Related:  A Guide to Bioidentical Hormones

The Role of Progesterone in the Body

Progesterone is the ying to estrogen’s yang. When in harmony these two hormones keep a woman’s cycle consistent and prepare her body for childbirth. When progesterone levels drop and estrogen levels rise, ailments like those listed above can begin to make a woman doubt herself and often her sanity.  She may experience more bouts of crying over things she would not normally be so bothered by. Many women report feeling more depressed even though their life is going well and nothing significant has changed for them. They may also be confused as to why they can’t seem to concentrate on the task at hand and feel more anxious than normal.

These perimenopause and stress symptoms are because the tranquilizing effects of progesterone have begun to fade with the decline in production of this crucial hormone.  It’s well documented by the medical community that progesterone has a calming, sedating effect on the brain and can even be an anesthetic when taken in high doses.

Take the Progesterone Quiz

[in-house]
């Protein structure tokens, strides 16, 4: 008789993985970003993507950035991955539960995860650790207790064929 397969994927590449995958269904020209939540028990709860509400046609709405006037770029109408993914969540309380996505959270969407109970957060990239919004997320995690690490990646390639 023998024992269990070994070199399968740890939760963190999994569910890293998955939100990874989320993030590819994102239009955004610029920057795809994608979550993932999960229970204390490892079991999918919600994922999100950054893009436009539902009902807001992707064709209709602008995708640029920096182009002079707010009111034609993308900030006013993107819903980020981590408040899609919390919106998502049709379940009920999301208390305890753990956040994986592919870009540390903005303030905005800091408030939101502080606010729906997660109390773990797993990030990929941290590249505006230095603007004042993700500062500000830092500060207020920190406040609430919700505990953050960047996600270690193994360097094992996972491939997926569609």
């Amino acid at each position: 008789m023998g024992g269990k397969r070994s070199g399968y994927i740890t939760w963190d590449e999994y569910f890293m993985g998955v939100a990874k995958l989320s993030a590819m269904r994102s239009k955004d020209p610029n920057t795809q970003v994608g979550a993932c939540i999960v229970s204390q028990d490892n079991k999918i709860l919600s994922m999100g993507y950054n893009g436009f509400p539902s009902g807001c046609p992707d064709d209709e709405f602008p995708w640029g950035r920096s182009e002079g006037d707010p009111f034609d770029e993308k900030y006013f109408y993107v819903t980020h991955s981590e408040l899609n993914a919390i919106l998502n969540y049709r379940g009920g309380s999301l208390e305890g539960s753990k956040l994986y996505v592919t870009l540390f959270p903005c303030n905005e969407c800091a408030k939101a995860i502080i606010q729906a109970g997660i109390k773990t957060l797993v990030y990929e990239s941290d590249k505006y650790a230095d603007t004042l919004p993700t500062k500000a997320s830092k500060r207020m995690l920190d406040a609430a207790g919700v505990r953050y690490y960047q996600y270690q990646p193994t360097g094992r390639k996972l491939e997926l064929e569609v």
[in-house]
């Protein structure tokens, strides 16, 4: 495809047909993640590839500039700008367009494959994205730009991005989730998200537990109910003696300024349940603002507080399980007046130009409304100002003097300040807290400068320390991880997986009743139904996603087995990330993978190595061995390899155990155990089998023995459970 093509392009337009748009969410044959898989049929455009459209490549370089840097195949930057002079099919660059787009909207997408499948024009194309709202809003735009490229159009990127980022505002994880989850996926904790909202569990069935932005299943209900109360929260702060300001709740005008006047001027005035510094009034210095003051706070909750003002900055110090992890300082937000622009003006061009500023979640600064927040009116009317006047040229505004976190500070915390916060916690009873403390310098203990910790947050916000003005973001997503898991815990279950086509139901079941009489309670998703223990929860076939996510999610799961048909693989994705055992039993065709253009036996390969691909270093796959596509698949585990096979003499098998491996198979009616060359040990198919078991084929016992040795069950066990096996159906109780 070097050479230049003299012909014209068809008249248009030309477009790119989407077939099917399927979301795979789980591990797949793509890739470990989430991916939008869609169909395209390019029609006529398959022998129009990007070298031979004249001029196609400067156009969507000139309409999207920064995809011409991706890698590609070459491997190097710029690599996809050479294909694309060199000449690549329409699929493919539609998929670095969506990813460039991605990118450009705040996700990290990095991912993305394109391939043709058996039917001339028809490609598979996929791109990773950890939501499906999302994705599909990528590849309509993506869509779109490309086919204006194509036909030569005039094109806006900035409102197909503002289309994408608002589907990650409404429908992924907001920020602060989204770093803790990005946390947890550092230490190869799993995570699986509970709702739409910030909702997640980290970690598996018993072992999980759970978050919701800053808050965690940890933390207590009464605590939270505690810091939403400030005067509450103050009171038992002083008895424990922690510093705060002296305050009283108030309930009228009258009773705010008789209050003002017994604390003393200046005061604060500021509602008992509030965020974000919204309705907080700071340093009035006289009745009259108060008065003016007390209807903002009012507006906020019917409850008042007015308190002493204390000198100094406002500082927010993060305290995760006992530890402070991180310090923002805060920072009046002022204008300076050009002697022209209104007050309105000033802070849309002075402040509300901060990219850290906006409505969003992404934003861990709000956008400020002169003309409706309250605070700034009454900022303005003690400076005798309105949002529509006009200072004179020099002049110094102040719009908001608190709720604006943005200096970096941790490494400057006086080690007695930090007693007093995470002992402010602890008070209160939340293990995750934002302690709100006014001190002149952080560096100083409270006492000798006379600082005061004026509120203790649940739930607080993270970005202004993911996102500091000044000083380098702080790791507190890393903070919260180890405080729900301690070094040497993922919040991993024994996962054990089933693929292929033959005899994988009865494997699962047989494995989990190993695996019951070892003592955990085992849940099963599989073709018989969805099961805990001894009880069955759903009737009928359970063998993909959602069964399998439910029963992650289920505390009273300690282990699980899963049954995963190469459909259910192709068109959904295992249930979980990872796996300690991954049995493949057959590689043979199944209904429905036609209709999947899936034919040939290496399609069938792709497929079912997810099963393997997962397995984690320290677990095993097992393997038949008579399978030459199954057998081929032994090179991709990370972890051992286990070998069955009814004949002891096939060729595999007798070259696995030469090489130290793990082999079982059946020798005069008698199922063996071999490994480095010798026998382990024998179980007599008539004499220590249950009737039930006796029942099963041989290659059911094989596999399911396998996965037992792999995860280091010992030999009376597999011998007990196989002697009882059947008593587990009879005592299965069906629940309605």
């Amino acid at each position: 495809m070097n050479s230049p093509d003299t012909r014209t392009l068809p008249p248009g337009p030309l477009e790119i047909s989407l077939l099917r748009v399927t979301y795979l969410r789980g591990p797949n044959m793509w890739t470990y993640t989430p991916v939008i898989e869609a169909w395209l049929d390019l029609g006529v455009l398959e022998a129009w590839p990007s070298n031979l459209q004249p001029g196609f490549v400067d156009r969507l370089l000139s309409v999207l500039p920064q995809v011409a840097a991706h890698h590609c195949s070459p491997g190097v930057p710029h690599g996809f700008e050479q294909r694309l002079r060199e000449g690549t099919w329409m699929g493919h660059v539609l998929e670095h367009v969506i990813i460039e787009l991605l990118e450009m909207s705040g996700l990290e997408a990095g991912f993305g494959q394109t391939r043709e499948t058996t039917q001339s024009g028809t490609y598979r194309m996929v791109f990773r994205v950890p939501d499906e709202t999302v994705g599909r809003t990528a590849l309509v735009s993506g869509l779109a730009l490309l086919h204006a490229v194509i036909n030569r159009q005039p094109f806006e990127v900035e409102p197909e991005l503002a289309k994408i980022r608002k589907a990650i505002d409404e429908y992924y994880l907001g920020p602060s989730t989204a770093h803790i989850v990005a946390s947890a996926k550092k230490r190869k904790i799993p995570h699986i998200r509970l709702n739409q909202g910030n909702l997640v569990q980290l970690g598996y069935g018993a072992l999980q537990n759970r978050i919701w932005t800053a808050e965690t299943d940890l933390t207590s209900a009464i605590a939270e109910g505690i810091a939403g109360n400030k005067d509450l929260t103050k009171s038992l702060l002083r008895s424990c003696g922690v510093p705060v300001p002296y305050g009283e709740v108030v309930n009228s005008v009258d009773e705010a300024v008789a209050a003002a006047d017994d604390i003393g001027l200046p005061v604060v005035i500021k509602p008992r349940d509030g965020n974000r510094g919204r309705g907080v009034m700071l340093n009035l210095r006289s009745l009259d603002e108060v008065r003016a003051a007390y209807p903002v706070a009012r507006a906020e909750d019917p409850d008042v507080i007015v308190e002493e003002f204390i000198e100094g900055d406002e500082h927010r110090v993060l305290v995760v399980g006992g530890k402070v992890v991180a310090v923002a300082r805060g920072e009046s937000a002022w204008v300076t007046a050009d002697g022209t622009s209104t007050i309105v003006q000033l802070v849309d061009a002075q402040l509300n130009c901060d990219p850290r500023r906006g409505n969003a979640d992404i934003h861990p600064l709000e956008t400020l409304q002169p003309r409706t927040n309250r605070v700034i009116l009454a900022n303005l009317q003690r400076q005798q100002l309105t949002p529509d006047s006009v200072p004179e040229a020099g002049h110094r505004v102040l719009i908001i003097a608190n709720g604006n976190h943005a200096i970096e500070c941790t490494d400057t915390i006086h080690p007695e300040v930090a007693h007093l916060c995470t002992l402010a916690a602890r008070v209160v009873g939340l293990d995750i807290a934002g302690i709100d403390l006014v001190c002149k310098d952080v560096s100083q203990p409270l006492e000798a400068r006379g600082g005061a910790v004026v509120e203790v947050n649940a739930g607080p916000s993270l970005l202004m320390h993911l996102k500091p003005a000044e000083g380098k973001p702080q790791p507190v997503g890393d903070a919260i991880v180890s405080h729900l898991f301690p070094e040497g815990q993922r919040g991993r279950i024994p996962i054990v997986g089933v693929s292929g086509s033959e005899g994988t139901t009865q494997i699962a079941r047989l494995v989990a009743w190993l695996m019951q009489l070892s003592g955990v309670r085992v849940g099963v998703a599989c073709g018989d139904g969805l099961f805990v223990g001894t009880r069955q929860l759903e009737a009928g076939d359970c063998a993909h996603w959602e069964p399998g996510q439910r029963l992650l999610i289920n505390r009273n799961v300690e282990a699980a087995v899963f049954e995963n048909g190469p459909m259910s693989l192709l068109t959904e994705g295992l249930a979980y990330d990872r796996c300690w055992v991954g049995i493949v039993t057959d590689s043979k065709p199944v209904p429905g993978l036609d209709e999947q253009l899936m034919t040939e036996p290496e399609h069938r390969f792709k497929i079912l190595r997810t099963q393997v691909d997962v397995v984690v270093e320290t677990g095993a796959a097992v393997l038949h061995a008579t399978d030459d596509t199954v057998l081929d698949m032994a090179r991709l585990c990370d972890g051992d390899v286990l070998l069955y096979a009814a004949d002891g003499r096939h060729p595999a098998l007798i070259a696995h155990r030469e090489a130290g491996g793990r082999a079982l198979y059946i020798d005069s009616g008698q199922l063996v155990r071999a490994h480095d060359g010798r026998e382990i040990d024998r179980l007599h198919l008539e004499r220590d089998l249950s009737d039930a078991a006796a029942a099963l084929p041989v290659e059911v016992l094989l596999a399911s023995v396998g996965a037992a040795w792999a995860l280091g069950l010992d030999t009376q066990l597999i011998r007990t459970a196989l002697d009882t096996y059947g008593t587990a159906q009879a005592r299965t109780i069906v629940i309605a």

Well, the first step is to determine if you are experiencing regular ol’ PMS or in actual perimenopause and lacking adequate progesterone.

  1. Are you in your late 30’s to mid-40’s?
  2. Do you get more headaches than you used to through out the month, not just right before your period starts?
  3. Are you having difficulty concentrating or remembering things lately?
  4. Are your breasts tender more than usual, not just a day or two before your period starts?
  5. Do you feel anxious or worried about things you never stressed over before?
  6. Do you feel irritated or angry more often than you used to?
  7. Have you been feeling unhappy or sad but unable to pinpoint why?
  8. Do you frequently feel overwhelmed and stressed out as you go about your normal daily activities?

If you answered yes to more than three of these questions you are probably in the early stages of perimenopause.   There are a lot of other reasons you are experiencing the symptoms in this quiz and they are not the most obvious symptoms of perimenopause and actual menopause like hot flashes, vaginal dryness, and a decreased interest in sex, so you may have not considered that you have started “going through the change.”